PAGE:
w = 7.53 mm
h = 5.64 mm
Diagonal =  7.53² + 5.64²   = 9.41 mm


Surface area

Surface area is calculated by multiplying the width and the height of a sensor.

G7 X Mark III sensor area

Width = 13.20 mm
Height = 8.80 mm

Surface area = 13.20 × 8.80 = 116.16 mm²

G9 sensor area

Width = 7.53 mm
Height = 5.64 mm

Surface area = 7.53 × 5.64 = 42.47 mm²


Pixel pitch

Pixel pitch is the distance from the center of one pixel to the center of the next measured in micrometers (µm). It can be calculated with the following formula:
Pixel pitch =   sensor width in mm  × 1000
sensor resolution width in pixels

G7 X Mark III pixel pitch

Sensor width = 13.20 mm
Sensor resolution width = 5492 pixels
Pixel pitch =   13.20  × 1000  = 2.4 µm
5492

G9 pixel pitch

Sensor width = 7.53 mm
Sensor resolution width = 4027 pixels
Pixel pitch =   7.53  × 1000  = 1.87 µm
4027


Pixel area

The area of one pixel can be calculated by simply squaring the pixel pitch:
Pixel area = pixel pitch²

You could also divide sensor surface area with effective megapixels:
Pixel area =   sensor surface area in mm²
effective megapixels

G7 X Mark III pixel area

Pixel pitch = 2.4 µm

Pixel area = 2.4² = 5.76 µm²

G9 pixel area

Pixel pitch = 1.87 µm

Pixel area = 1.87² = 3.5 µm²


Pixel density

Pixel density can be calculated with the following formula:
Pixel density =  ( sensor resolution width in pixels )² / 1000000
sensor width in cm

One could also use this formula:
Pixel density =   effective megapixels × 1000000  / 10000
sensor surface area in mm²

G7 X Mark III pixel density

Sensor resolution width = 5492 pixels
Sensor width = 1.32 cm

Pixel density = (5492 / 1.32)² / 1000000 = 17.31 MP/cm²

G9 pixel density

Sensor resolution width = 4027 pixels
Sensor width = 0.753 cm

Pixel density = (4027 / 0.753)² / 1000000 = 28.6 MP/cm²


Sensor resolution

Sensor resolution is calculated from sensor size and effective megapixels. It's slightly higher than maximum (not interpolated) image resolution which is usually stated on camera specifications. Sensor resolution is used in pixel pitch, pixel area, and pixel density formula. For sake of simplicity, we're going to calculate it in 3 stages.

1. First we need to find the ratio between horizontal and vertical length by dividing the former with the latter (aspect ratio). It's usually 1.33 (4:3) or 1.5 (3:2), but not always.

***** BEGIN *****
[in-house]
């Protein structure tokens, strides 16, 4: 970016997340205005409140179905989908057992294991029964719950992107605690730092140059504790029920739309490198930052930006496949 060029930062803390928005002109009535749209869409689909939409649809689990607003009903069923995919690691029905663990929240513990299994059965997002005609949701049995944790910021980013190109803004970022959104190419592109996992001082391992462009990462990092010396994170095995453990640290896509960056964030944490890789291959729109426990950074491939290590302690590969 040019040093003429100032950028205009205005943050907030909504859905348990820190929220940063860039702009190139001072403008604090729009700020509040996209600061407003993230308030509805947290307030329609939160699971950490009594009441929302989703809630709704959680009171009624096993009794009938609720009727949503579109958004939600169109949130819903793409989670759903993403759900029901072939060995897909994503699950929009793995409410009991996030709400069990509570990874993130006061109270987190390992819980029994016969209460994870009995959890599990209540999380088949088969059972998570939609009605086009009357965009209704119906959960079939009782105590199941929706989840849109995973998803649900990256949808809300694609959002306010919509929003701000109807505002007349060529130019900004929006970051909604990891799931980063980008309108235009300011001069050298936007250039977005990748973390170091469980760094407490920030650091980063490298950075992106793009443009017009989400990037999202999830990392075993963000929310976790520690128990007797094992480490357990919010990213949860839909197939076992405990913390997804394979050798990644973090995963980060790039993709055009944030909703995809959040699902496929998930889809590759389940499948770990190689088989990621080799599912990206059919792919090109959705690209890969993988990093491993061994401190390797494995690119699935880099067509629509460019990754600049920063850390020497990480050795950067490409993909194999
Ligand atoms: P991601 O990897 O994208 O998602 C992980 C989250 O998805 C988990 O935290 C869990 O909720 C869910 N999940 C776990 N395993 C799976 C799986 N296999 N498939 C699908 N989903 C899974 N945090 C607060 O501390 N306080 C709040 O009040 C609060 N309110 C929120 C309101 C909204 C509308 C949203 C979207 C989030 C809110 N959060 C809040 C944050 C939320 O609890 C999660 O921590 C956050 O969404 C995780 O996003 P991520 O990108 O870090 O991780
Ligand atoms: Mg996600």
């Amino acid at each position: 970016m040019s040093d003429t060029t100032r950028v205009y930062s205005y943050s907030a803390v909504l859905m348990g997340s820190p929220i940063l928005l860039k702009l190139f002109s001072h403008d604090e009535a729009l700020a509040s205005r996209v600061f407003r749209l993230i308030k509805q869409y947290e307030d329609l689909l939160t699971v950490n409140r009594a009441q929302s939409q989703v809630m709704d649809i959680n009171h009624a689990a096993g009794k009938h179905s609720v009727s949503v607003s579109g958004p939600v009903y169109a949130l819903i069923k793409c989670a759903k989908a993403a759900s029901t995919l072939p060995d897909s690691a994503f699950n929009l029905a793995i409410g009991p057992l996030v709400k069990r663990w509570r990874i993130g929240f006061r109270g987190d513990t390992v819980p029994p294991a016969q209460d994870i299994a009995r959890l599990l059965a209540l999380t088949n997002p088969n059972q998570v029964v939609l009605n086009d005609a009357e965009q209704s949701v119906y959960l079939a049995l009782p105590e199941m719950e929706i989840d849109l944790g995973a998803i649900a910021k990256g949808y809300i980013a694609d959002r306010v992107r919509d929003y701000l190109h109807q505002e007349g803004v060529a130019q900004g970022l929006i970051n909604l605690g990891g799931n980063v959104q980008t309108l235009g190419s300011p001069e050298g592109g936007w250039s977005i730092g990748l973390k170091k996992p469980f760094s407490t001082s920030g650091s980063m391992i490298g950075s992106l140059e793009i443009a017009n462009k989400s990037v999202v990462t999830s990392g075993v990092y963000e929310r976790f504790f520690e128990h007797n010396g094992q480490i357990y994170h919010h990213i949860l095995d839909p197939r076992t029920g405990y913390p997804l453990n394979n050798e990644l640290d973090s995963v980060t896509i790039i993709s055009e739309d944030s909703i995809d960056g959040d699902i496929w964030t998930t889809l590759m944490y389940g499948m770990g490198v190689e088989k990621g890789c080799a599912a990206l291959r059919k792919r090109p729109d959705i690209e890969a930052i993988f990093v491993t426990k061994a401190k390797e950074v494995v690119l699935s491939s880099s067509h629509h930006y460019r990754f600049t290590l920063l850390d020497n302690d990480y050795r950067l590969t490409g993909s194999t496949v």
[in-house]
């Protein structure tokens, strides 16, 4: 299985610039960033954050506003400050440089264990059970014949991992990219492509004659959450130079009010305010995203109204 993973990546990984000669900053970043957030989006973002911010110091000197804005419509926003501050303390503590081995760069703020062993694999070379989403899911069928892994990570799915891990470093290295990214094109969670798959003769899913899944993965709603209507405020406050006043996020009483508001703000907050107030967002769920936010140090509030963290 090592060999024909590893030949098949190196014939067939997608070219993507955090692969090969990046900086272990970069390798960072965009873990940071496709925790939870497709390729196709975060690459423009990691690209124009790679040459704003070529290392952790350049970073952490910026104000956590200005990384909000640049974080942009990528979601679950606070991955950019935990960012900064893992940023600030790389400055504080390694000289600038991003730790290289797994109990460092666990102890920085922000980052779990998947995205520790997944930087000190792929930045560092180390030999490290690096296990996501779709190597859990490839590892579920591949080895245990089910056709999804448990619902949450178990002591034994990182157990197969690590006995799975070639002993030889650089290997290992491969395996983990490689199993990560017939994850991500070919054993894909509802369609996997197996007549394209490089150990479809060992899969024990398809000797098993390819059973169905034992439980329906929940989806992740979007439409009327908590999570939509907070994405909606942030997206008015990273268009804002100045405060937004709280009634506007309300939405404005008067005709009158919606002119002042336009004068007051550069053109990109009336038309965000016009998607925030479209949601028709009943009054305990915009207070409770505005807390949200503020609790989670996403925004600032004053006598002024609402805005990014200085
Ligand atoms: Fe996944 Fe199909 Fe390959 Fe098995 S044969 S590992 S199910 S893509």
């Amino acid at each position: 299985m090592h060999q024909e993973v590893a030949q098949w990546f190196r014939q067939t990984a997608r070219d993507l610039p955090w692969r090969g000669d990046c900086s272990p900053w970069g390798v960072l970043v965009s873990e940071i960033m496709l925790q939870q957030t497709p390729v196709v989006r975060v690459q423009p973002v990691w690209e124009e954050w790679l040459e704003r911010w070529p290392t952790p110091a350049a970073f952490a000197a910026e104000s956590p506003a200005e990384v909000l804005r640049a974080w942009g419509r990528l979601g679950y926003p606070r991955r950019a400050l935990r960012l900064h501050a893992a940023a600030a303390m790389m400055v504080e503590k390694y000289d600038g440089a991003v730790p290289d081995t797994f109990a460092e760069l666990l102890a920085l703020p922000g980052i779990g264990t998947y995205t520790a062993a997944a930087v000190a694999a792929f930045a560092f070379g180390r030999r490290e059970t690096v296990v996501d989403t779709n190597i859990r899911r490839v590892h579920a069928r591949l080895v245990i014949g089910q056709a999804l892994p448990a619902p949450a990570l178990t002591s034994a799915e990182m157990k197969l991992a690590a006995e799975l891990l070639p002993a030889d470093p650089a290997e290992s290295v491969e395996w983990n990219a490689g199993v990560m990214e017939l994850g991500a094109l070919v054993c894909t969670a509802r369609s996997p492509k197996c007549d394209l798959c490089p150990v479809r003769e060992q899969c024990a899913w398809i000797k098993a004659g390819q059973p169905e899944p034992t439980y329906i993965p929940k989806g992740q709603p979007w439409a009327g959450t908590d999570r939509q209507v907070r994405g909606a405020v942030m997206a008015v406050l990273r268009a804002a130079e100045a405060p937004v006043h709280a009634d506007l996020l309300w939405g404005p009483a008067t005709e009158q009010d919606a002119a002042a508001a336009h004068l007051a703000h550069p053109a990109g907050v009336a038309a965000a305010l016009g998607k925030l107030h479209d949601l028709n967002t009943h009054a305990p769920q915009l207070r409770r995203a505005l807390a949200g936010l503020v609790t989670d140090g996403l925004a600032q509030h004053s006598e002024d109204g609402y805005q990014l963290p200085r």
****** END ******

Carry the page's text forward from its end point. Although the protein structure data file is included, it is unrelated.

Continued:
2. With the ratio (r) known we can calculate the X from the formula below, where X is a vertical number of pixels:
(X × r) × X = effective megapixels × 1000000    →   
X =  effective megapixels × 1000000
r
3. To get sensor resolution we then multiply X with the corresponding ratio:

Resolution horizontal: X × r
Resolution vertical: X

G7 X Mark III sensor resolution

Sensor width = 13.20 mm
Sensor height = 8.80 mm
Effective megapixels = 20.10
r = 13.20/8.80 = 1.5
X =  20.10 × 1000000  = 3661
1.5
Resolution horizontal: X × r = 3661 × 1.5 = 5492
Resolution vertical: X = 3661

Sensor resolution = 5492 x 3661

G9 sensor resolution

Sensor width = 7.53 mm
Sensor height = 5.64 mm
Effective megapixels = 12.10
r = 7.53/5.64 = 1.34
X =  12.10 × 1000000  = 3005
1.34
Resolution horizontal: X × r = 3005 × 1.34 = 4027
Resolution vertical: X = 3005

Sensor resolution = 4027 x 3005


Crop factor

Crop factor or focal length multiplier is calculated by dividing the diagonal of 35 mm film (43.27 mm) with the diagonal of the sensor.
Crop factor =   43.27 mm
sensor diagonal in mm


G7 X Mark III crop factor

Sensor diagonal in mm = 15.86 mm
Crop factor =   43.27  = 2.73
15.86

G9 crop factor

Sensor diagonal in mm = 9.41 mm
Crop factor =   43.27  = 4.6
9.41

35 mm equivalent aperture

Equivalent aperture (in 135 film terms) is calculated by multiplying lens aperture with crop factor (a.k.a. focal length multiplier).

G7 X Mark III equivalent aperture

Crop factor = 2.73
Aperture = f1.8 - f2.8

35-mm equivalent aperture = (f1.8 - f2.8) × 2.73 = f4.9 - f7.6

G9 equivalent aperture

Crop factor = 4.6
Aperture = f2.8 - f4.8

35-mm equivalent aperture = (f2.8 - f4.8) × 4.6 = f12.9 - f22.1

Enter your screen size (diagonal)

My screen size is  inches



Actual size is currently adjusted to screen.

If your screen (phone, tablet, or monitor) is not in diagonal, then the actual size of a sensor won't be shown correctly.